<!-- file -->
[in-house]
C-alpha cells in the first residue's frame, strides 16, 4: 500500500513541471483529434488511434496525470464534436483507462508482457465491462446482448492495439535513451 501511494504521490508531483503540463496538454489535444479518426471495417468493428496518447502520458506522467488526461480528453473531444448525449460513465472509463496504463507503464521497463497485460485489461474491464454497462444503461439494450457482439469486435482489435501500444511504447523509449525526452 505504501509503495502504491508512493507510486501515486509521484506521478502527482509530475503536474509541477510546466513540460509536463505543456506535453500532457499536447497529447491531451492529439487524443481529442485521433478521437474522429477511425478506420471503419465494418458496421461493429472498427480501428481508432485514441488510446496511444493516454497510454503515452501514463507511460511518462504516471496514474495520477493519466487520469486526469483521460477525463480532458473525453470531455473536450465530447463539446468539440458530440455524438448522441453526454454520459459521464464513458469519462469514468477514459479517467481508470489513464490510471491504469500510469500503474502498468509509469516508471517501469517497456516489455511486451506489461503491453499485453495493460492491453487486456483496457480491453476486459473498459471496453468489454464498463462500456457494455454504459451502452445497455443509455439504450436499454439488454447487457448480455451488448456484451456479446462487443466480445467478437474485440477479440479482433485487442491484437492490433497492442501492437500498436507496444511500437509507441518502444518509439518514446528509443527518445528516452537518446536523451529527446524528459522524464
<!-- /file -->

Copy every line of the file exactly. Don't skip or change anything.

[in-house]
C-alpha cells in the first residue's frame, strides 16, 4: 500500500513541471483529434488511434496525470464534436483507462508482457465491462446482448492495439535513451 501511494504521490508531483503540463496538454489535444479518426471495417468493428496518447502520458506522467488526461480528453473531444448525449460513465472509463496504463507503464521497463497485460485489461474491464454497462444503461439494450457482439469486435482489435501500444511504447523509449525526452 505504501509503495502504491508512493507510486501515486509521484506521478502527482509530475503536474509541477510546466513540460509536463505543456506535453500532457499536447497529447491531451492529439487524443481529442485521433478521437474522429477511425478506420471503419465494418458496421461493429472498427480501428481508432485514441488510446496511444493516454497510454503515452501514463507511460511518462504516471496514474495520477493519466487520469486526469483521460477525463480532458473525453470531455473536450465530447463539446468539440458530440455524438448522441453526454454520459459521464464513458469519462469514468477514459479517467481508470489513464490510471491504469500510469500503474502498468509509469516508471517501469517497456516489455511486451506489461503491453499485453495493460492491453487486456483496457480491453476486459473498459471496453468489454464498463462500456457494455454504459451502452445497455443509455439504450436499454439488454447487457448480455451488448456484451456479446462487443466480445467478437474485440477479440479482433485487442491484437492490433497492442501492437500498436507496444511500437509507441518502444518509439518514446528509443527518445528516452537518446536523451529527446524528459522524464